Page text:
"[The Lydian Quartet is] one of the country's superior chamber groups. The program was challenging: Faure's E-minor Quartet, far too seldom played; Schubert's 'Death and the Maiden' Quartet, often played and always welcome; and a new work, the Third Quartet by New York-based composer Lee Hyla. The setting was glorious, and so were the performances."
Alan Rich, Los Angeles Daily News
"So perfectly in synch are these musicians that sometimes, especially in very soft passages, they do not even sound like a quartet. They sound like a voice, or a rustle, or a sigh. They can bend the timing together, craft crescendos and decrescendos of breathtaking subtlety and turn out nifty dramatic endings... Their skills were showcased to fine effect in the three quartets that traditionally end every year's Slee series: the Quartet in C Minor, Op. 18, No. 4; the Quartet in F, Op. 135; and the Quartet in E Minor, Op. 59, No. 2."
Mary Kunz Goldman, The Buffalo News
"The concert ended with the Lydian String Quartet playing the greatest of Schumann's three string quartets, the third, in A major. The Lydians caught Schumann's sense of longing, his agitation, his contemplative inwardness, and, in the finale, his affirmation of the world in song and dance. ...The playing is always on the edge – yet that edge isn't sharp but delicately rounded. There's a lightness and nimbleness that's capable of gravity and passion without forcing the music or weighing it down."
Lloyd Schwartz, The Boston Phoenix
"This was an alert, aware, and richly satisfying performance."
Richard Dyer, The Boston Globe
"Each time I encounter the Lydian Quartet my admiration for their technical, structural, and communicative power continues to grow. They are the complete package, and the wider my travels, the deeper goes my conviction."
Composer John Harbison
"[T]he Lydian delivered beautifully reasoned and integrated performances of all three of its selections. [Beethoven's] Opus 131 is not just music you play; it is music you submit to. When you do that, as the Lydian did, the effect is a kind of communion with the gods."
Andrew Pincus, The Berkshire Eagle
"The Lydians are fine players, full of dramatic charge and integrated to perfection."
Geoffrey Norris, The Daily Telegraph (London, England)
"The Lydian Quartet plays beautifully here, with a precision and involvement marking them as among the world's best quartets."
Kevin M. Williams, Chicago Sun-Times
"The Lydian String Quartet gave Lee Hyla's 'Quartet' a premiere performance composers might dream of at the Library of Congress Saturday afternoon. From the start, which pitted a ruminative melody against chattering, discordant commentary, to the propulsive last movement, theirs was musicianship of a high order. Hyla's piece followed Alban Berg's Quartet Op. 3, a fiercely atonal work the Lydian coaxed into song. If anything, the group began Beethoven's Quartet in F Major, Op. 59, No. 1 too perfectly with the sort of performance in which all the superlatives ring true. In this composition by the mature Beethoven, they revealed a fire that makes all timeless music forever contemporary."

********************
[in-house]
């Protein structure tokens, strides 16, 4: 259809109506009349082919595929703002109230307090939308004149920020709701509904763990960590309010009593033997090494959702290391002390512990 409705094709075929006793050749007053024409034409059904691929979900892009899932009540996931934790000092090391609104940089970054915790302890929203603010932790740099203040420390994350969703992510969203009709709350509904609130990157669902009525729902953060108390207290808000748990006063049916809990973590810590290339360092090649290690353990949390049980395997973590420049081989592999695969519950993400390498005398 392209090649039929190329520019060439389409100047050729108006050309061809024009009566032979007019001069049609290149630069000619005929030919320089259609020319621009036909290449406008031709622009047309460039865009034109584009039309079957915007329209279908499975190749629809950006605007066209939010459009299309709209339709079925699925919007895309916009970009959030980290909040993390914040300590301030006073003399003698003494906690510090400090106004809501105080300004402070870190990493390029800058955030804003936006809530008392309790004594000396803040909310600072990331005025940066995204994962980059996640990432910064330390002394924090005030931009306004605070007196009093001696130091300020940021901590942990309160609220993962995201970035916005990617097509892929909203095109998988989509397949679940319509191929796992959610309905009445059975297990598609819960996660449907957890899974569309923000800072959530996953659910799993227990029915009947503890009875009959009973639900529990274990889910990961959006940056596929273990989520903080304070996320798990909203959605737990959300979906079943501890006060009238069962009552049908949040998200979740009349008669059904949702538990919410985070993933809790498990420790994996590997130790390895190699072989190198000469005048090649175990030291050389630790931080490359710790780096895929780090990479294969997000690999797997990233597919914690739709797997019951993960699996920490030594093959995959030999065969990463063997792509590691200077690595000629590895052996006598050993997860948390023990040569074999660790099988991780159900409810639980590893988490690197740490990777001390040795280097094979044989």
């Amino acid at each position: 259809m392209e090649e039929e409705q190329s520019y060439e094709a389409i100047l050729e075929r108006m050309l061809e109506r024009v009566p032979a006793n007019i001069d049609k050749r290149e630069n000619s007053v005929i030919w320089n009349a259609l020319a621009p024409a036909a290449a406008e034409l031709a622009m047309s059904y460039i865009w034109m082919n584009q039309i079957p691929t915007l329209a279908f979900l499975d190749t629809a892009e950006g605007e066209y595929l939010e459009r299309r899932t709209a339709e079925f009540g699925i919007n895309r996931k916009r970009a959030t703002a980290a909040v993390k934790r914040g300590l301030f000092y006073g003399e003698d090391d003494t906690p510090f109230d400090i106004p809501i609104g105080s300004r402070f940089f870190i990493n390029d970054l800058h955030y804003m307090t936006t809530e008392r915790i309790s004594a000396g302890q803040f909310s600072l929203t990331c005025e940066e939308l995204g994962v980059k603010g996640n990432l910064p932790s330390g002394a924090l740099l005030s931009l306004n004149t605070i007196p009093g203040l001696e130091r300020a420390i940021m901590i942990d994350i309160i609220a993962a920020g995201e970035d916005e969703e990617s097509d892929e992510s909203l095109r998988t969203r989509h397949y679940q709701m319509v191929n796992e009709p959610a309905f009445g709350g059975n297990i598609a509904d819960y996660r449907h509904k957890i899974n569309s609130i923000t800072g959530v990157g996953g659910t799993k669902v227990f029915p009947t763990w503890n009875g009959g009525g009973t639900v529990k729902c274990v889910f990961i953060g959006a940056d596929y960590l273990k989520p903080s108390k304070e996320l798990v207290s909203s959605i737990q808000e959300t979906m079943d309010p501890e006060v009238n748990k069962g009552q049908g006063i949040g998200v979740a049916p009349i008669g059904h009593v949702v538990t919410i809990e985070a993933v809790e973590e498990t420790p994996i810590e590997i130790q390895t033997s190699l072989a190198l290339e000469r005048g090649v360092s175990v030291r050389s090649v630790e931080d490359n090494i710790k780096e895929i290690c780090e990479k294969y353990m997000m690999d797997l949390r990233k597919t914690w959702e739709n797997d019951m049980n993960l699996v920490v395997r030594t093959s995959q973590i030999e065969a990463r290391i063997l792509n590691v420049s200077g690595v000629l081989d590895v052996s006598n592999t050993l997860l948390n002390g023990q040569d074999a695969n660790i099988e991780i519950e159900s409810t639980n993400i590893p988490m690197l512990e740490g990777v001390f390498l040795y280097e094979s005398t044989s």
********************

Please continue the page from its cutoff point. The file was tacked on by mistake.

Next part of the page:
Sunil Freeman, The Washington Post
"The Lydian String Quartet charge in with a volcanic energy that sounds like an orchestra rather than a chamber group, and their intensity never lets up. In the fast music, they have all the barbaric splendor one could ask for; in the slow music...they play with great tenderness. This is the most revelatory CD [Leo Ornstein: Piano Quintet, String Quartet No. 3] to come my way this year."
American Record Guide
"The Lydians approached the works sensitively and with the full range of tone, from warmth to brashness, that the contemporary literature demands."
Allan Kozinn, The New York Times
"The Lydian produces a wealth of tone colors and soundscapes, a broad palate of dynamics, and an abundance of articulation variety. Balance within the quartet is superb, allowing for the often active inner voices to be clearly audible while not obscuring the primary melody."
Mike Brownell, All Music Guide
"The long-awaited advent of the Lydian String Quartet and a new work by eminent composer Lee Hyla at Merrill Auditorium on Saturday did not disappoint. The quartet, known for its performance of contemporary music, is equally at home in the classics, treating works by Beethoven and Mozart as if they were just as new and fresh as those of 1999."
Christopher Hyde, Portland Press Herald (ME)
"Their music-making combines meticulous detail with sweep and technical assurance equal to every challenge. In a musical age where personality has given way to objectivity, it is refreshing to hear a group with a clearly stated point of view."
Henry Derrick, Atlanta Journal Constitution
"There are a lot of good string quartets around, but I would rank the Lydians with the best. Traditionally the medium has been admired as an opportunity for a polyphony in which each of the four voices can be discerned. Everything is so clear you can appreciate the way music has been written. And, of course, much of the great music for quartet also calls for the voices to sing together. There are chamber groups in which the individuality of the players is so strong they seem more like a group of soloists. This can help make polyphonic writing dynamically exciting but can be a hindrance to concerted action. The Lydians showed Thursday's audience they can do both, but they are not a collection of soloists, they are a quartet."
William Glackin, Sacramento Bee
"Their playing is at once mellow-sounding and intense, relaxed in tempo and highly dramatic in treatment of dynamics, propulsive and beautifully delineated. Their silences are as musical as their flights of lyricism."
Clarke Bustard, Richmond Times-Dispatch